Try to do 20-25 pull-ups spread throughout the day, don’t worry if you can’t do much at first, keep trying and you’ll get there.
There are several variations of push-ups to help you increase the difficulty and work different muscle groups. If you’re new to working out, you’ll likely need to start slow and add more reps as you get more comfortable.
A good goal for beginners to aim for is 20 push-ups a day, once you’ve mastered that, increase the reps to 30, then 50, and so forth.
There’s conflicting evidence as to whether rowing helps T levels, but most researchers agree that it’s beneficial in moderation. Besides increasing T, rowing is an excellent way for people who have limited mobility to get a cardio workout. Hitting the rowing machine too much can decrease levels of free T, so be careful not to overdo it.
Multiple studies have found that sprinting for short periods (6 to 90-second intervals) creates spikes in T levels both during and after exercise. A fun activity for beginners is to sprint for 20 seconds, then rest for 30 seconds. Have a good stretch and warm up a little before diving into your sprints, failing to do so could result in a pulled muscle.
Yoga is an ancient medicine that has been used for thousands of years as a treatment for everything from arthritis to anxiety. Experts claim that beginner-friendly positions like the bridge pose, bound angle pose, and chair pose, may help T levels by increasing circulation to the adrenal glands and encouraging hormone secretion.
How Else Can I Naturally Improve T Levels?
Getting enough rest is one of the easiest ways to boost T levels since much of our hormone production happens when we’re asleep. Yo-yo dieting and super-restrictive diets like low carb plans can cause T levels to fall.
A diet of healthy carbohydrates, proteins, and fats can also help to maintain levels, especially if you’re physically active. Taking a daily multivitamin is another way to ensure your nutritional needs are being met and can even aid T production too.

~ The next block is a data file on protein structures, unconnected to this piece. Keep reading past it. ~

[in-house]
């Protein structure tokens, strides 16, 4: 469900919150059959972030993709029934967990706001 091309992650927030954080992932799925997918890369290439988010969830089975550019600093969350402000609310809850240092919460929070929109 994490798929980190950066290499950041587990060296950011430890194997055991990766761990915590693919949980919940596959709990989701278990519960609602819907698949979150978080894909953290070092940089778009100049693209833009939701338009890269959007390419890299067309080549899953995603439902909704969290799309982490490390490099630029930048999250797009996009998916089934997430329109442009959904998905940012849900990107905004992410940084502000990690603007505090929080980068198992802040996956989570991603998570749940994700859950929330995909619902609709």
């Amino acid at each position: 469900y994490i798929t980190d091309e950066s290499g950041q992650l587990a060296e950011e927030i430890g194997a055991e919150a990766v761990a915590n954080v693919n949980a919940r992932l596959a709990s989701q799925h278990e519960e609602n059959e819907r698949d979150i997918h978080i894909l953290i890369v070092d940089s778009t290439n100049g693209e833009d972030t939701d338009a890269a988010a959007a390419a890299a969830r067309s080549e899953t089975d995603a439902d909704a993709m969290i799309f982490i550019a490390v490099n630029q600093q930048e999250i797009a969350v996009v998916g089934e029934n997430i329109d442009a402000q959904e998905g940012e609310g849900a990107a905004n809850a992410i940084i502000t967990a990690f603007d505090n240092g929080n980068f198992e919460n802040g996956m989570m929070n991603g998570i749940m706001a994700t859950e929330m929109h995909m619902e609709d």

The Bottom Line
While exercise probably won’t cure your hormone deficiency, it can temporarily give your levels a boost. Some scientific evidence suggests that working out may even increase the efficacy of hormone replacement therapy (HRT) in men with low T.
Talk to your doctor to make sure you are healthy enough for physical activity before you start a workout routine. Always listen to your body when exercising, pushing yourself too hard could result in severe injuries like muscle tears and bone breaks.
For more information on how HRT and exercise plans can increase your levels, please contact Renew Vitality for a consultation.
This content was reviewed by Dr. Gary Kawesch. Dr. Kawesch graduated from Yale University, getting his degree in Molecular Biophysics and Biochemistry. He then got his medical degree at the UCLA School of Medicine. He completed his internship in internal medicine at USC’s Huntington Memorial Hospital in Pasadena, and his ophthalmology residency at the UCLA’s Jules Stein Eye Institute. For over 18 years, Dr. Kawesch was one of the foremost ophthalmic surgeons in the US and has consulted with and was a team doctor for seven professional sports teams in California. He continues to work with the Oakland Raiders. He trained with the American Academy of Anti-Aging Medicine and helps men increase their vitality, lifespan and overall healthspan.